Leavitt, out of office and in business as a healthcare consultant, is more moderate and pragmatic than currently serving GOP elected officials. His vision of a fairly rational negotiation may seem a relic of times past. But we have not had a debt ceiling default yet. And if the Supreme Court invalidates the subsidy flow under the law as currently written, the prospect of cutting off affordable insurance to seven million, destroying the individual health insurance market and putting hospitals in crisis may be a cliff too steep even for this Congress.
Once again, the full Leavitt interview is here.
Update, 3/3: A Twitter exchange with political scientist Jonathan Bernstein raised one plausible post-King scenario: no conclusive deal implying Republican acceptance of the ACA, but a series of temporary patches extending the subsidies. One-year patches could become as routine as the yearly "doc fix" that adjusts Medicare's unsustainable Sustainable Growth Rate. Such patches to fund the subsidies would require yearly budget cuts elsewhere, as the Congressional Budget Office will score any restoration of invalidated tax credits as new spending.
Update 2 (or rather, afterthought), 3/3: A couple of nights ago I finished Remedy and Reaction, Paul Starr's history of the mutant and stunted drive for universal health insurance in the United States. The revised edition, published in January 2013, encompasses the Supreme Court decision upholding the law's constitutionality as well as Obama's reelection. Nevertheless, the tone is anything but triumphant -- "Reaction" is so to speak the last word. This warning near the book's conclusion now sounds prophetic:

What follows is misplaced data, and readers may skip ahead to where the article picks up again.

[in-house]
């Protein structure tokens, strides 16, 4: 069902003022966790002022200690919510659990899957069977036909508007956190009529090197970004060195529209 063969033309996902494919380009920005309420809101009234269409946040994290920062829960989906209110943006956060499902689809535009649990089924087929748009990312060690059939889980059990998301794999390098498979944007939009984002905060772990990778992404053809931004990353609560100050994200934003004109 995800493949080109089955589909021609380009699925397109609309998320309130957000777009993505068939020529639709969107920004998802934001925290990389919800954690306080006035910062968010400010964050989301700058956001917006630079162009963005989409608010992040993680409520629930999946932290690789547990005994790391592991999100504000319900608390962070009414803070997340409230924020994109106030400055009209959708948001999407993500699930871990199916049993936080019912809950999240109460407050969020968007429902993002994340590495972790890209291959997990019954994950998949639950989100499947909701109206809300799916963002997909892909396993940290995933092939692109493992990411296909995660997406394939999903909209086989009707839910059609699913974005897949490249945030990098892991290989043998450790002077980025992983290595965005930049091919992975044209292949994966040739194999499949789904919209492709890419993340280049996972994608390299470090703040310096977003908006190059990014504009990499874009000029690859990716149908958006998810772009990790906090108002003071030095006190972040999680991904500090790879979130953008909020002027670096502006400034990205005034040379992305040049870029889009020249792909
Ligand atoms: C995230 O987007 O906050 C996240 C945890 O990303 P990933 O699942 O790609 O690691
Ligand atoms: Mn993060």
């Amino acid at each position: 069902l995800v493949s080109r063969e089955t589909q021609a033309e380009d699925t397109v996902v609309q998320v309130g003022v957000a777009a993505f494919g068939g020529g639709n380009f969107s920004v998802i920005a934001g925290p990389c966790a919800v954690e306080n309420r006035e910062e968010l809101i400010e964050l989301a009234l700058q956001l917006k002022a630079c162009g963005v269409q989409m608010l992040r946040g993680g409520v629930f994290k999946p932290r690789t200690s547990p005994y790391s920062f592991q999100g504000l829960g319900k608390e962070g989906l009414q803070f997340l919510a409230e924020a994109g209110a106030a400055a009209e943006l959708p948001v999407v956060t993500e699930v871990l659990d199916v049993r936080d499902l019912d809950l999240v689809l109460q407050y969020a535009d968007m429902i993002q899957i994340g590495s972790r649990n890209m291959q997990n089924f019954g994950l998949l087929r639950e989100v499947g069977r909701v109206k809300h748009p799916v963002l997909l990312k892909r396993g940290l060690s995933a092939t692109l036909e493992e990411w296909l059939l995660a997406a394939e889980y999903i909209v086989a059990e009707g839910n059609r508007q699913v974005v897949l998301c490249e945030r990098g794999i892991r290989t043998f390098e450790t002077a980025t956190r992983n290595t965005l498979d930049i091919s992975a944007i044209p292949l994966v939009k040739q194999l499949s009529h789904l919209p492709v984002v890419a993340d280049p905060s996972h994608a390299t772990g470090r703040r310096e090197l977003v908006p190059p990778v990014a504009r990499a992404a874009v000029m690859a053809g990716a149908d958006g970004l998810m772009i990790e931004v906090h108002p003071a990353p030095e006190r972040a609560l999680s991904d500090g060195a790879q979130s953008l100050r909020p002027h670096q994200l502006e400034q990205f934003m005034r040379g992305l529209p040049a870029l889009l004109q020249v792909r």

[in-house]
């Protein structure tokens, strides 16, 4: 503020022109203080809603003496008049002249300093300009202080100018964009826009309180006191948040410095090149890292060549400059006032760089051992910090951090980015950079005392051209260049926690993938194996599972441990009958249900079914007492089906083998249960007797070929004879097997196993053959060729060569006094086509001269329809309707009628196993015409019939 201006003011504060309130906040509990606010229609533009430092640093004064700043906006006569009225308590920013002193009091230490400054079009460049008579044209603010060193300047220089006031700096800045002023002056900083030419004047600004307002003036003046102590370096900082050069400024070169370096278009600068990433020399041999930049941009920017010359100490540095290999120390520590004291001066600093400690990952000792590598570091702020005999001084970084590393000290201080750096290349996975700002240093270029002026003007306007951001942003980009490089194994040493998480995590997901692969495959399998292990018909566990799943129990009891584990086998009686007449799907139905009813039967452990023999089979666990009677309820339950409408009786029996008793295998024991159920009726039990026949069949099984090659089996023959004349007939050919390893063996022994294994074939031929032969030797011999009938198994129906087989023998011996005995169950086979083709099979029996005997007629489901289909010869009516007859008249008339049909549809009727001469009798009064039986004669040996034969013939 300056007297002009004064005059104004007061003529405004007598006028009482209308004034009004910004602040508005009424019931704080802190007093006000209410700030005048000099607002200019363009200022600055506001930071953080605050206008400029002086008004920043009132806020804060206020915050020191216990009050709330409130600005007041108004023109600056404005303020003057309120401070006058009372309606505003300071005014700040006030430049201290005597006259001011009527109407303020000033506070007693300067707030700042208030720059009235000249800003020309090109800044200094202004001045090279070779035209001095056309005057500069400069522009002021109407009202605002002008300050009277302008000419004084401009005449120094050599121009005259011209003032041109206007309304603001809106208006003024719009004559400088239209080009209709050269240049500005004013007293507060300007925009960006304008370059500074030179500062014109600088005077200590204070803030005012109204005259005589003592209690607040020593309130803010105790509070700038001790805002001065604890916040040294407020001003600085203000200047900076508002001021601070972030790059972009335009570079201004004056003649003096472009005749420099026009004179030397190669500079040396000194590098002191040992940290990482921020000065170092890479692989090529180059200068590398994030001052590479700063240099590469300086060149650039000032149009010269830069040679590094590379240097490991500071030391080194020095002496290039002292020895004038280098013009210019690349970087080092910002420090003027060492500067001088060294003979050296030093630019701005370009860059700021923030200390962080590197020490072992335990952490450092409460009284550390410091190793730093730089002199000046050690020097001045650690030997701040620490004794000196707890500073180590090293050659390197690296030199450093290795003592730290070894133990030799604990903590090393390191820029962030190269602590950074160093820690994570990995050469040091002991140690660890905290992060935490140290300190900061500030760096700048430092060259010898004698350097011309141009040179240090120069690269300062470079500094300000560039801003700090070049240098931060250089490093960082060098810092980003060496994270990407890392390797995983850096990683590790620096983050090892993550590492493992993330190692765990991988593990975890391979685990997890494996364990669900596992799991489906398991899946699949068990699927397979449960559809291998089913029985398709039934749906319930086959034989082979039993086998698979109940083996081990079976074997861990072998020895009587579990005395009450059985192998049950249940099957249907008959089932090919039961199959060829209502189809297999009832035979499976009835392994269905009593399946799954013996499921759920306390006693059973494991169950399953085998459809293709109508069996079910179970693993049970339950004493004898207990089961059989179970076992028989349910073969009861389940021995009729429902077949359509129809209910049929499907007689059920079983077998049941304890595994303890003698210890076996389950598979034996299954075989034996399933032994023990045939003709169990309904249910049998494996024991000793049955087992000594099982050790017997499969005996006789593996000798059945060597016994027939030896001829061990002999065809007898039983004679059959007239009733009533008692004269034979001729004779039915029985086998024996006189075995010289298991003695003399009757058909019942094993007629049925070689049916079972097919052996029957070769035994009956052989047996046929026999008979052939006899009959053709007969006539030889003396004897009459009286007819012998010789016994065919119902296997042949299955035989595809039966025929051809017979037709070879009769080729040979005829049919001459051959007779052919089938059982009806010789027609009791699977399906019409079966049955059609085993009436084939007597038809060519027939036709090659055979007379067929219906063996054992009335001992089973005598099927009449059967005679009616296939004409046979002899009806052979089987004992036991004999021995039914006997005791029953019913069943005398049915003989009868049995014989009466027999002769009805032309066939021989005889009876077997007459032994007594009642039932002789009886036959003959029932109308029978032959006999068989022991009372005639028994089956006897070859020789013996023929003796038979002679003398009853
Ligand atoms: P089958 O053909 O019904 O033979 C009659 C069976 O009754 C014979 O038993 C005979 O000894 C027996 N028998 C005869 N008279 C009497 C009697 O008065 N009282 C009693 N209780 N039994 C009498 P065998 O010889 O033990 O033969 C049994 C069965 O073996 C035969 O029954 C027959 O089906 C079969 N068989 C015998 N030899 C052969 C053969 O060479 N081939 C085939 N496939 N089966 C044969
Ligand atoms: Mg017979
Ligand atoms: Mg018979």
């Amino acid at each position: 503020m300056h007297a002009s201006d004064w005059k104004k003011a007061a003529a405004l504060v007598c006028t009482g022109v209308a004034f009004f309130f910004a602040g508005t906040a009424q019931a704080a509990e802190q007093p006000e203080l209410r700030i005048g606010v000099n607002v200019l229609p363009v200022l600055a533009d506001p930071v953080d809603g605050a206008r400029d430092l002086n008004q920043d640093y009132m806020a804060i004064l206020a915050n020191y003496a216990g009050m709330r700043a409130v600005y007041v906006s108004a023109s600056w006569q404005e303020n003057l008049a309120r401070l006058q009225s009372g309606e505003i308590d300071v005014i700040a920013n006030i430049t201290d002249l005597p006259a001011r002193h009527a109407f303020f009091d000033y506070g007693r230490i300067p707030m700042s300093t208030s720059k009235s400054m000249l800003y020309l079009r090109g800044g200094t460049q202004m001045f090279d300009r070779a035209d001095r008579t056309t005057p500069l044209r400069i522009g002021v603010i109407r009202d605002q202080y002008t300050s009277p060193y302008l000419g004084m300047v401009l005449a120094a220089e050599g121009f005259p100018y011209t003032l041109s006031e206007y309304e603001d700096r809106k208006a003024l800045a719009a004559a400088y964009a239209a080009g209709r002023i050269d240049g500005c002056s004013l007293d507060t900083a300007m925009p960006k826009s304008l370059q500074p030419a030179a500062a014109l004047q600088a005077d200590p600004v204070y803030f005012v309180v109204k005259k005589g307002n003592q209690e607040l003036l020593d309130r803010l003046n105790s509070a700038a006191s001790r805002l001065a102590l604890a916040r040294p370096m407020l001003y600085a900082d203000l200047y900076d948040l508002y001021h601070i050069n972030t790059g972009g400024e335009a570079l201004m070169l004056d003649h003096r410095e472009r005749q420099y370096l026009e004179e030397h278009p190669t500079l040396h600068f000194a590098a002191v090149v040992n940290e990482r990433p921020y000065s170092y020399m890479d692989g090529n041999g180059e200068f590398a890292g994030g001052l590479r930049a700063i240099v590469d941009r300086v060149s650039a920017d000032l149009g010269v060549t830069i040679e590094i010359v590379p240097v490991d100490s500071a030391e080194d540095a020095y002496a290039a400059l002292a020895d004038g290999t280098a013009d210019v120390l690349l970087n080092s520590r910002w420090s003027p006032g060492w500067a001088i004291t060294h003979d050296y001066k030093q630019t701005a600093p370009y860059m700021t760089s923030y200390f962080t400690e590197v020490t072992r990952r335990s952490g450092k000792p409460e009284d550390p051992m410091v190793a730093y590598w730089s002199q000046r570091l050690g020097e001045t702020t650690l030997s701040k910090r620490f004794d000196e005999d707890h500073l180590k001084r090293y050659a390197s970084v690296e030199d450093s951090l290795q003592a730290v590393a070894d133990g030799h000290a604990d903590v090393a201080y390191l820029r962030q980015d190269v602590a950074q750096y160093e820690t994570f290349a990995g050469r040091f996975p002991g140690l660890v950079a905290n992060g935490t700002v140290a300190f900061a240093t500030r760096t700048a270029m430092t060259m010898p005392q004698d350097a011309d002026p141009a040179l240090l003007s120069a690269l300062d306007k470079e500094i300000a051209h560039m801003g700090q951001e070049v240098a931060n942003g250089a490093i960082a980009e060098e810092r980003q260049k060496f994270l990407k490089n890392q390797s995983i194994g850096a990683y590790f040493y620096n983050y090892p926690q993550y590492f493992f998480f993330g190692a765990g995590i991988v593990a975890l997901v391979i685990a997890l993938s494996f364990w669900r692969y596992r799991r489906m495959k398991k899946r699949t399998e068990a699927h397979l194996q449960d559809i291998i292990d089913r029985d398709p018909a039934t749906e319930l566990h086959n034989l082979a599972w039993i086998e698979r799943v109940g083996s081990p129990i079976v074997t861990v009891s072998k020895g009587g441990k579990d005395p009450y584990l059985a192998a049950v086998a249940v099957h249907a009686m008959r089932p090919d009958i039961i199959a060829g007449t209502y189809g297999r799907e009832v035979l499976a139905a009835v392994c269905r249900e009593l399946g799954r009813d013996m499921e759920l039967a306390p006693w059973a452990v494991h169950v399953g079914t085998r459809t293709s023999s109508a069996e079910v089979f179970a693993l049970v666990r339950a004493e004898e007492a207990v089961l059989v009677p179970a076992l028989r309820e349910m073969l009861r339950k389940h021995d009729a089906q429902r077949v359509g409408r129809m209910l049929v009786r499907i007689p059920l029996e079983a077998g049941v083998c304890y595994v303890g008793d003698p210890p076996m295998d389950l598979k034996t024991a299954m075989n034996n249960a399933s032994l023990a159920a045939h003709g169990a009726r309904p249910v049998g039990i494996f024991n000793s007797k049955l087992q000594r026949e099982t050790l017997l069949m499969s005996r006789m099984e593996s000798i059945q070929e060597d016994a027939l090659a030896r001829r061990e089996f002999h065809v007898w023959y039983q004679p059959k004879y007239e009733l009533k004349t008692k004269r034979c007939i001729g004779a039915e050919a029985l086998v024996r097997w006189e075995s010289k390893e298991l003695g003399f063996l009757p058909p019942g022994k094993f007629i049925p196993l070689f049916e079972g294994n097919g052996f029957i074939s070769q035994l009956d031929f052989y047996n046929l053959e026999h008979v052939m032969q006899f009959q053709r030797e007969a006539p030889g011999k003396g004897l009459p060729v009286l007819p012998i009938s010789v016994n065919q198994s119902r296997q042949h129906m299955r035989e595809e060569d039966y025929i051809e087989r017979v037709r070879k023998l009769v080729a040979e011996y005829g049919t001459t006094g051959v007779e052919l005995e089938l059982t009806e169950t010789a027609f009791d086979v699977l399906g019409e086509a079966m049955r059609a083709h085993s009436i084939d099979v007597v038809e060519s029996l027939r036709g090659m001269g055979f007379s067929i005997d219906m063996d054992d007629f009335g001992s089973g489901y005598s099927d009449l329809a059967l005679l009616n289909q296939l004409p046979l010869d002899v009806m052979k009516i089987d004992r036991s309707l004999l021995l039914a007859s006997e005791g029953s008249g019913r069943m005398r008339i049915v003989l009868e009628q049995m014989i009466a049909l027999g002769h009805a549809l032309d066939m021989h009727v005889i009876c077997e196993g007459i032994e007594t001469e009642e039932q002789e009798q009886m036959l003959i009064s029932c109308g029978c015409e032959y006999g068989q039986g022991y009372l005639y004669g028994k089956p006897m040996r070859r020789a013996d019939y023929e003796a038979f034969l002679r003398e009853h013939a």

The Affordable Care Act already represented a significant scaling back of liberal ambitions from Senator Kennedy’s proposals in the 1970s or even what Clinton was calling for in the 1990s. In those debates, many Republicans had accepted the legitimacy of universal coverage as a national objective. That is no longer true; the earlier moral consensus has disappeared. The policies advocated by Republican leaders in Congress. would raise the number of uninsured. Perhaps America will simply get used to the idea that although other countries can provide health care to all their people, the United States is too poor to afford it (p. 282).Starr ascribes the persistence of reaction not to Republican ideology per se but to the vested interests created by our patchwork of government programs and tax subsidies: